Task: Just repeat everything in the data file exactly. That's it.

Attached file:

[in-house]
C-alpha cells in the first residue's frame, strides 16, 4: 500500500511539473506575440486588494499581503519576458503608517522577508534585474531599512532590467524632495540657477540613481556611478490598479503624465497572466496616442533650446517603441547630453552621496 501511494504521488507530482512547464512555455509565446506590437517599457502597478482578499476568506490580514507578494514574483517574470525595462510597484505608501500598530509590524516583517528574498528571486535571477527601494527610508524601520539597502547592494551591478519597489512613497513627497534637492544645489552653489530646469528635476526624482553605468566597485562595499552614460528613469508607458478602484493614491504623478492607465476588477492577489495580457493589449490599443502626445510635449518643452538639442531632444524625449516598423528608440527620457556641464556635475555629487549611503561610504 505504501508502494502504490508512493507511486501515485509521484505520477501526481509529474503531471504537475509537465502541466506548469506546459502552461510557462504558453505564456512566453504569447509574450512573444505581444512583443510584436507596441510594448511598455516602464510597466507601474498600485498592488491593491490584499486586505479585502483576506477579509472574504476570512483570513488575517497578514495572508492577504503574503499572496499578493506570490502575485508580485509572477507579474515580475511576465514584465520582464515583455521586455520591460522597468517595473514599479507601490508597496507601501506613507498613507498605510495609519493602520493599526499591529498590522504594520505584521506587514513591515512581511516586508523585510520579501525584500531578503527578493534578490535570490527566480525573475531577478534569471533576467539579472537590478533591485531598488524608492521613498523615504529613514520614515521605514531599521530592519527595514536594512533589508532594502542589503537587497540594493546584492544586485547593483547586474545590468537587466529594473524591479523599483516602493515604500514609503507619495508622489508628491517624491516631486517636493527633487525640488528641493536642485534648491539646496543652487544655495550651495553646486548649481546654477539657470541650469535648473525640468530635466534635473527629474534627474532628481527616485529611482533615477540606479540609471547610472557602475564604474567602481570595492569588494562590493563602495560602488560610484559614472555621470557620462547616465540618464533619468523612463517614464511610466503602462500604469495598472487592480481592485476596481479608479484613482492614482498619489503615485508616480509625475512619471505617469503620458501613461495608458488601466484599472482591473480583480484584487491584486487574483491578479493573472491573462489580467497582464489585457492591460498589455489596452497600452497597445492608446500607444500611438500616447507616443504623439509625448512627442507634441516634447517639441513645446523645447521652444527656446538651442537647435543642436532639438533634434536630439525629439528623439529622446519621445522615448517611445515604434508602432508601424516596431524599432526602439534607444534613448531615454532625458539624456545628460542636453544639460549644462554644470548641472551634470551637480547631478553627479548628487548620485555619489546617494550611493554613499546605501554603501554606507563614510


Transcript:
[in-house]
C-alpha cells in the first residue's frame, strides 16, 4: 500500500511539473506575440486588494499581503519576458503608517522577508534585474531599512532590467524632495540657477540613481556611478490598479503624465497572466496616442533650446517603441547630453552621496 501511494504521488507530482512547464512555455509565446506590437517599457502597478482578499476568506490580514507578494514574483517574470525595462510597484505608501500598530509590524516583517528574498528571486535571477527601494527610508524601520539597502547592494551591478519597489512613497513627497534637492544645489552653489530646469528635476526624482553605468566597485562595499552614460528613469508607458478602484493614491504623478492607465476588477492577489495580457493589449490599443502626445510635449518643452538639442531632444524625449516598423528608440527620457556641464556635475555629487549611503561610504 505504501508502494502504490508512493507511486501515485509521484505520477501526481509529474503531471504537475509537465502541466506548469506546459502552461510557462504558453505564456512566453504569447509574450512573444505581444512583443510584436507596441510594448511598455516602464510597466507601474498600485498592488491593491490584499486586505479585502483576506477579509472574504476570512483570513488575517497578514495572508492577504503574503499572496499578493506570490502575485508580485509572477507579474515580475511576465514584465520582464515583455521586455520591460522597468517595473514599479507601490508597496507601501506613507498613507498605510495609519493602520493599526499591529498590522504594520505584521506587514513591515512581511516586508523585510520579501525584500531578503527578493534578490535570490527566480525573475531577478534569471533576467539579472537590478533591485531598488524608492521613498523615504529613514520614515521605514531599521530592519527595514536594512533589508532594502542589503537587497540594493546584492544586485547593483547586474545590468537587466529594473524591479523599483516602493515604500514609503507619495508622489508628491517624491516631486517636493527633487525640488528641493536642485534648491539646496543652487544655495550651495553646486548649481546654477539657470541650469535648473525640468530635466534635473527629474534627474532628481527616485529611482533615477540606479540609471547610472557602475564604474567602481570595492569588494562590493563602495560602488560610484559614472555621470557620462547616465540618464533619468523612463517614464511610466503602462500604469495598472487592480481592485476596481479608479484613482492614482498619489503615485508616480509625475512619471505617469503620458501613461495608458488601466484599472482591473480583480484584487491584486487574483491578479493573472491573462489580467497582464489585457492591460498589455489596452497600452497597445492608446500607444500611438500616447507616443504623439509625448512627442507634441516634447517639441513645446523645447521652444527656446538651442537647435543642436532639438533634434536630439525629439528623439529622446519621445522615448517611445515604434508602432508601424516596431524599432526602439534607444534613448531615454532625458539624456545628460542636453544639460549644462554644470548641472551634470551637480547631478553627479548628487548620485555619489546617494550611493554613499546605501554603501554606507563614510